- The Washington Times - Wednesday, January 10, 2007

3:36 p.m.

The Supreme Court heard a lawsuit today about a Washington state law preventing unions from using fees they get from workers for political activities.

The case involves a few thousand teachers and other education employees who are in the bargaining unit and thus represented by the more than 70,000-member Washington Education Association — but have chosen not to join the union.

Under the law, workers can’t be forced to join or pay for the union’s political activism, but they can be charged a fee for labor negotiations that affect them.

The narrow issue before the justices is whether, as Washington law prescribed, employees must opt in, or approve, having some of their money used in election campaigns.

The Washington Supreme Court struck down the law, saying the union’s offer to reduce fees for any nonmember who registers an objection to the political spending was sufficient.

“States have considerable discretion in determining how to protect First Amendment constitutional rights. It seems to me Washington acted quite properly,” Justice Anthony Kennedy said. Five other justices made similar comments.

The provision was a small part of a comprehensive campaign-finance reform law that Washington voters approved in 1992.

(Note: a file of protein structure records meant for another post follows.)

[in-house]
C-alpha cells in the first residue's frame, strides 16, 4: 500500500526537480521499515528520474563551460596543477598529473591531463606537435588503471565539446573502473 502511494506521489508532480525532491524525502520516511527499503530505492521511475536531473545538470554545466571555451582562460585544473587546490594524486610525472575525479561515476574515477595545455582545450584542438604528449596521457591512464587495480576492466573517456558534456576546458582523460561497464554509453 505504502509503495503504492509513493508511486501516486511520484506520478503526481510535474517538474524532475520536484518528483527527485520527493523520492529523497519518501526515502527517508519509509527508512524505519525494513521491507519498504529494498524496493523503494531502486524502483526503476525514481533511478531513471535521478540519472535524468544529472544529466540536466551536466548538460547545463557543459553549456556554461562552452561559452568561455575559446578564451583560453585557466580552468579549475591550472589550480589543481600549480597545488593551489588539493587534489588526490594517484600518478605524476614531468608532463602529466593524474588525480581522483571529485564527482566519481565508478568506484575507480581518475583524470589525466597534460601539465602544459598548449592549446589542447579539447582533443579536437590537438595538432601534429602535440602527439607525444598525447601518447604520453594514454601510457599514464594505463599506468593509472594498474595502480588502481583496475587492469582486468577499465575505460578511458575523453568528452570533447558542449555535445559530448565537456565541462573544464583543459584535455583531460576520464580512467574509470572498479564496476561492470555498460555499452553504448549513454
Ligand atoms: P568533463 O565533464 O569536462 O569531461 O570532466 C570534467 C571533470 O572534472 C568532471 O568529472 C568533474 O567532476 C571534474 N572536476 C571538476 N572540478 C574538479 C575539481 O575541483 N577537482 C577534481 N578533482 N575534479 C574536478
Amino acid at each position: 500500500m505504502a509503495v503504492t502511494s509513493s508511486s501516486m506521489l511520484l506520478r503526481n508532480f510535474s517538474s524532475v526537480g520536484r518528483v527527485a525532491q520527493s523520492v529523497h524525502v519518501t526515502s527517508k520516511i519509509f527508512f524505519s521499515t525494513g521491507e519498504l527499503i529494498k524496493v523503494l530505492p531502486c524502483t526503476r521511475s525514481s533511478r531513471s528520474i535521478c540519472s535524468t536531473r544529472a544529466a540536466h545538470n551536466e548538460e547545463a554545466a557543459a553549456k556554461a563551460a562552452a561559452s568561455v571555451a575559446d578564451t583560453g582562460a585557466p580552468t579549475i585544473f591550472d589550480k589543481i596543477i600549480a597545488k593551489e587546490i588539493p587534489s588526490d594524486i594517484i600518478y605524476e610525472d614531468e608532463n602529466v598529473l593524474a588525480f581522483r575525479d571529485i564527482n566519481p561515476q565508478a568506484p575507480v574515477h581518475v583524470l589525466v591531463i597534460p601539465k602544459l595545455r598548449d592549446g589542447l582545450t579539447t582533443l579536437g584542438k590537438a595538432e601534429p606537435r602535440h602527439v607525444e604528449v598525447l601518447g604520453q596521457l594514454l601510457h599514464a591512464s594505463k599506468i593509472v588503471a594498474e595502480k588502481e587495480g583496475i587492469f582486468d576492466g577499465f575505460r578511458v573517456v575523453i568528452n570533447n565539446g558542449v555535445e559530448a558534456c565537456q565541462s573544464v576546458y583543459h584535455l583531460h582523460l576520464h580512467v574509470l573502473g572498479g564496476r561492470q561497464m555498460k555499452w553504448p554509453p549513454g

Washington Attorney General Robert McKenna said there is no reason to think workers who decide not to join the union would want to support its political activities.

“They shouldn’t be required to say no twice,” he said.

In practice, the union uses the money only for ballot initiatives, not for candidates elections. Campaign contributions to union-backed candidates come from a separate political action committee.

John West, representing the union, said workers rights already are protected because they can object to having their money spent on politics.

The union is the state’s largest teachers union, representing teachers and other employees of public schools and colleges. Less than 5 percent of employees the union represents choose not to be members, the union said.

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